The Man Suit by Zachary Schomburg
Delightfully bewildering, The Man Suit is less a book of poems and more an unlikely conglomeration of images and ideas that manage to function beautifully as one cohesive unit. These poems and paragraphs demand to be read aloud -- both performance and text are indispensable to achieving the full effect.
The book does not waste time churning up the succession of poems before it. These poems spring forward or, when that’s not feasible, sideways. Do expect self-consciousness -- the book buzzes with solipsism, paralysis, confusion and isolation. Yet somehow the dark undercurrent that fuels this collection never extinguishes the glow of its playfulness.
Take a look at the first three poems and try to keep a straight face. In just three pages Schomburg introduces a monster that’s supposed to be telling jokes, a gorilla dressed in people clothes, a pirate, a girl wearing a large, wooden wedding cake, and a man dressed as an avocado. The tone wavers between weird, hilarious, insightful, and subtly devious.
In the first poem, “The Monster Hour,” we see a monster on stage who keeps on trying to kill the audience instead of telling jokes. The monster doesn’t seem able to control himself, so the producers replace him with a gorilla and a Wurlitzer. It’s silly, slightly baffling, yet manages to edge itself up to something very familiar and vaguely haunting.
The second poem seems serious at first. It creates a possibly artistic scene in which a man and a naked women are trying to interpret the black square painted on her stomach. Then, where another poet might have written an oblique but mysterious aphorism, Schomburg writes simply, “A pirate enters.” The message is clear. Take off the black beret and put down the expensive pinot noir. You probably couldn’t tell it apart from boxed merlot anyway.
At this point one wonders if the book is going to be spitefully irreverent, but Schomburg dispels any fears with the third poem, “The Center of Worthwhile Things,” perhaps the thesis of the entire book. A girl dressed as a wedding cake and a guy dressed as an avocado make love on a cliff over a lake, and the speaker wonders at the lack of theatrical accompaniment to life’s quiet, but unusual moments, “It was a night of being backstage I thought, where nothing held its illusion, where everything was exposed as an actor.”
The Man Suit never fully lets down its guard though. That’s its charm. It deals in oceans and islands, opera singers and owls, axe-murderers and action figures. It is a collection of inquiries into how we are supposed to deal with this man suit once we’ve put it on. When we stand in the spotlight, whether on stage or at a party full of sadists and murderers, how are we supposed to handle ourselves?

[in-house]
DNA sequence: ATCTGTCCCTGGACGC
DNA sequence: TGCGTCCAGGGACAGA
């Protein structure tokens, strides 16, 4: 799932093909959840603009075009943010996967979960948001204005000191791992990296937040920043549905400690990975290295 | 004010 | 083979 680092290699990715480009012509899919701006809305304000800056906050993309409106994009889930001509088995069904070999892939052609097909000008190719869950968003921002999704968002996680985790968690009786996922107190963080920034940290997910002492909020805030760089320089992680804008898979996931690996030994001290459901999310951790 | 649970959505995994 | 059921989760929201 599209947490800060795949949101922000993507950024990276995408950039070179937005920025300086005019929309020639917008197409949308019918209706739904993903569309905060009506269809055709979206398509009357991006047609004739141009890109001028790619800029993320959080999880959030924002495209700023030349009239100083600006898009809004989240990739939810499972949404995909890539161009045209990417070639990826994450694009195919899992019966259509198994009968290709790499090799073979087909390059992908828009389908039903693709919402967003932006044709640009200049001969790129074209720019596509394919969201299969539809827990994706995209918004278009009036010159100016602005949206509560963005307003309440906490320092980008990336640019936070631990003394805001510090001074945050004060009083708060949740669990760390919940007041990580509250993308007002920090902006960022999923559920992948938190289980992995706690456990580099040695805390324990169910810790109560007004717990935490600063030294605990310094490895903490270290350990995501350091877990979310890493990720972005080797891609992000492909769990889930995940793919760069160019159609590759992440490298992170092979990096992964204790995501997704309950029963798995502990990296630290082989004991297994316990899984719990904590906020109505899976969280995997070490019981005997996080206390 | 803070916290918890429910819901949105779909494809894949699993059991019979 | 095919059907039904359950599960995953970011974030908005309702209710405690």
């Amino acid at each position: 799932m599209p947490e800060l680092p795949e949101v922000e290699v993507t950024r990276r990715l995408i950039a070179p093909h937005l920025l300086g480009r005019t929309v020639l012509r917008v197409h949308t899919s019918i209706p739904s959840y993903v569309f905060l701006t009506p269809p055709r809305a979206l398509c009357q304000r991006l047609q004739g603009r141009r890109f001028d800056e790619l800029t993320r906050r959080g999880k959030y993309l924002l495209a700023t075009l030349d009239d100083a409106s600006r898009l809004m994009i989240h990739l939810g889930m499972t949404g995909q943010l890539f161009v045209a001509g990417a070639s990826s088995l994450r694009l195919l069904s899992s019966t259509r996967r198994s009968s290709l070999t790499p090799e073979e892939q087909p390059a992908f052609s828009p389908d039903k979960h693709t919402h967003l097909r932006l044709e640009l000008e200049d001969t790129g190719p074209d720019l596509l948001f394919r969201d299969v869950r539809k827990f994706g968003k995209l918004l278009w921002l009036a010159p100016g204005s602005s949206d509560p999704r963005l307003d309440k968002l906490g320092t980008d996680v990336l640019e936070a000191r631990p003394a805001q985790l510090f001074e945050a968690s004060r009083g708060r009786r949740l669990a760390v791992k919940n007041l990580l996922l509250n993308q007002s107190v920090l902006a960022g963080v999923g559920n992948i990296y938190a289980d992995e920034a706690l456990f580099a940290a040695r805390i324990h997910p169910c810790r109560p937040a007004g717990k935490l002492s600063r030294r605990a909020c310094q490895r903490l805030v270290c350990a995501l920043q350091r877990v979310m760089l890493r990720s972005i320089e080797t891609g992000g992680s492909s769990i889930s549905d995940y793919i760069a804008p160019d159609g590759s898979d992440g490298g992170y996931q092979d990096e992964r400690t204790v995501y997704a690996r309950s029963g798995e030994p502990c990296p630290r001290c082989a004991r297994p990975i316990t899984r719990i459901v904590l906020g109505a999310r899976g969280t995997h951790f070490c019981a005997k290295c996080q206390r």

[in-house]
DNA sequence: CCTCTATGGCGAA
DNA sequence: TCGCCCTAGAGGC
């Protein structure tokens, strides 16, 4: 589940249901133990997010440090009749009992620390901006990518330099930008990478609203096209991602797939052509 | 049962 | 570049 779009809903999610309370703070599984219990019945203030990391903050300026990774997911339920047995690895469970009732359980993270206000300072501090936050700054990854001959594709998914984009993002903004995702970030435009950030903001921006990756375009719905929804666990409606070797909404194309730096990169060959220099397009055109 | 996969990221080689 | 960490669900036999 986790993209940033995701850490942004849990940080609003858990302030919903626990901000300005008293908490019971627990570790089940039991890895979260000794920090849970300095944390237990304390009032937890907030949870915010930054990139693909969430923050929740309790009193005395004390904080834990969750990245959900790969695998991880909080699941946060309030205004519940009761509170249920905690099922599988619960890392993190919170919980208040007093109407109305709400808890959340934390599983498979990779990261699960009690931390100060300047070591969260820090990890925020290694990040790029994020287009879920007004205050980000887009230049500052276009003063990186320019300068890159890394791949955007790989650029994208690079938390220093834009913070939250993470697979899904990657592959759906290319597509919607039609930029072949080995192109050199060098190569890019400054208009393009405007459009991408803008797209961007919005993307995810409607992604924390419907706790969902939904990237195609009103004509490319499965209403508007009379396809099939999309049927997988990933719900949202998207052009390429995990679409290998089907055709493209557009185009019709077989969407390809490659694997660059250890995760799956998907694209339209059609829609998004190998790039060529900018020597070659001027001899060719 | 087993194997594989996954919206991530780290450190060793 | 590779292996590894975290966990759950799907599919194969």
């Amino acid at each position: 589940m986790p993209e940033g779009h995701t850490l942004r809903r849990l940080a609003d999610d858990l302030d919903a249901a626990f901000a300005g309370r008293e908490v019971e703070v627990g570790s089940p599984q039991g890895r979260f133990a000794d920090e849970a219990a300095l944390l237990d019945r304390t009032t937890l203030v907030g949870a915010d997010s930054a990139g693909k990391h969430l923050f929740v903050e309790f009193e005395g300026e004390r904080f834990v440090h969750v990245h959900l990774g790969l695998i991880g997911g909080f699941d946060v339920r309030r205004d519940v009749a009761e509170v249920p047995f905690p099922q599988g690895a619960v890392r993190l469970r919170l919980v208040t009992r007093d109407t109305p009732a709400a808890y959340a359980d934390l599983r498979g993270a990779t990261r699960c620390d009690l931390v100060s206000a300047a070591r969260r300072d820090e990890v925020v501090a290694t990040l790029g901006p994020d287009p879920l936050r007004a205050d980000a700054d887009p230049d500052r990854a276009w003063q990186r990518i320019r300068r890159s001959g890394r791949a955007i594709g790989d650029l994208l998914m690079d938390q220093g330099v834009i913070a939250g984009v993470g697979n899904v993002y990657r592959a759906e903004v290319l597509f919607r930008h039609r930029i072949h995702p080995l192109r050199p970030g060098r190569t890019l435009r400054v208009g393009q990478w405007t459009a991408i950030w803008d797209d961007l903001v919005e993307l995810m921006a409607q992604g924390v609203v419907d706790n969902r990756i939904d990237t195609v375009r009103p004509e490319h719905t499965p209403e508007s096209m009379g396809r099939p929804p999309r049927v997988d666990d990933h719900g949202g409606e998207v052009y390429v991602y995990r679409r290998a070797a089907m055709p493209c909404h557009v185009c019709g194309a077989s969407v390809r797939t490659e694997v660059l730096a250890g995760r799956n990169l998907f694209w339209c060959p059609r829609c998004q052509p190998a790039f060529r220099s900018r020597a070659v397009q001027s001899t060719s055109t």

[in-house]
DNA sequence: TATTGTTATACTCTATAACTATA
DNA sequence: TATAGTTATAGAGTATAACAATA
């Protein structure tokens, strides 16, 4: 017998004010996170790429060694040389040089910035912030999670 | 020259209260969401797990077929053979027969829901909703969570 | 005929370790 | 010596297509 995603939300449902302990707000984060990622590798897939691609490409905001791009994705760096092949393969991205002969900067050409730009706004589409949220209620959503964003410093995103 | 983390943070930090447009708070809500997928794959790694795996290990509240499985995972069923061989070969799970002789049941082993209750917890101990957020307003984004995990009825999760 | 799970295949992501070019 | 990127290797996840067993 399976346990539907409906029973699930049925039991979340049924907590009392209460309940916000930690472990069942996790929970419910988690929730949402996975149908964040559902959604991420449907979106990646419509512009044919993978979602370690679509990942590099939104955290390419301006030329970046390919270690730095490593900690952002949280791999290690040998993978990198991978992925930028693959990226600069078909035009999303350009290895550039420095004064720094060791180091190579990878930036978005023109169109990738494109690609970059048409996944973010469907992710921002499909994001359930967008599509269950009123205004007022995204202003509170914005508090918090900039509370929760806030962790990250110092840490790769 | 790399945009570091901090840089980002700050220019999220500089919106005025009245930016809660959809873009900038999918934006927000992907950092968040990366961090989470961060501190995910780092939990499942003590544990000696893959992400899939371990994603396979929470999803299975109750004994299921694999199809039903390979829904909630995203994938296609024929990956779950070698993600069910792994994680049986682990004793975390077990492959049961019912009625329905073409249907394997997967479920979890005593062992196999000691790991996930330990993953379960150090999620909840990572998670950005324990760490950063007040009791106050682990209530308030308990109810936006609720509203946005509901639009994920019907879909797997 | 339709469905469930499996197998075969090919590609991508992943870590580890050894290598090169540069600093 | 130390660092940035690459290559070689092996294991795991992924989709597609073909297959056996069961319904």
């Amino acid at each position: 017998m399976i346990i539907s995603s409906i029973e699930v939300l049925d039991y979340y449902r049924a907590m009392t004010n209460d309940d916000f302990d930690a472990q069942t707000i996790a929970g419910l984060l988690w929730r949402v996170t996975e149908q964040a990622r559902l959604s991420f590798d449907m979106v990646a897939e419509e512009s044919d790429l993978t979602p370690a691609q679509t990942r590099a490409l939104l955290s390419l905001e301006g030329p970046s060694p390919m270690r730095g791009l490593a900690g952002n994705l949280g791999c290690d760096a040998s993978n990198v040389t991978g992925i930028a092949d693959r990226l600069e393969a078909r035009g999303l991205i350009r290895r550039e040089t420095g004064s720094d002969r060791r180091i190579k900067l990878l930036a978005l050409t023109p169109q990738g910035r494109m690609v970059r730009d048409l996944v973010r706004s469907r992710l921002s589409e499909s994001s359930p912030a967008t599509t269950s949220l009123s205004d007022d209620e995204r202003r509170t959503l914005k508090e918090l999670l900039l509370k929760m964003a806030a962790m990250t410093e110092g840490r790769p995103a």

Amidst the many clever, funny, and sometimes confusing poems are a few themed chunks. One is titled only pictorially: a black telephone beside a white telephone. It is oblique, sometimes funny, sometimes vaguely satirical. By the end of the twelve pages, though, it manages to create the sensation that maybe there are mysteries patterned in the banalities and common objects of everyday life.
Another chunk of the book, “Abraham Lincoln’s Death Scene,” was previously published as a chapbook. Its sixteen paragraphs read like the script for an experimental movie made by a director who was completely unconscious of the extent to which pop culture had scrambled his creative faculties. Expect sexy legs in fishnet stockings, Siamese triplets, religious symbols, splattered blood, flames engulfing practically everything, and far too many smoking guns.
The Man Suit is more than a collection of witty poems and off-beat jokes. Schomburg has encapsulated modern life in just one hundred or so pages. The bizarre imagination that spirals through the poems wonders, creates, and feeds upon itself. By the end of the book, as the things that haunt the space between consciousness and daydream take shape, the image in “A Voice Box With Words Still In It” will bring tears to your eyes, and even if you’ve read this review, you won’t know what hit you.
The Man Suit by Zachary Schomburg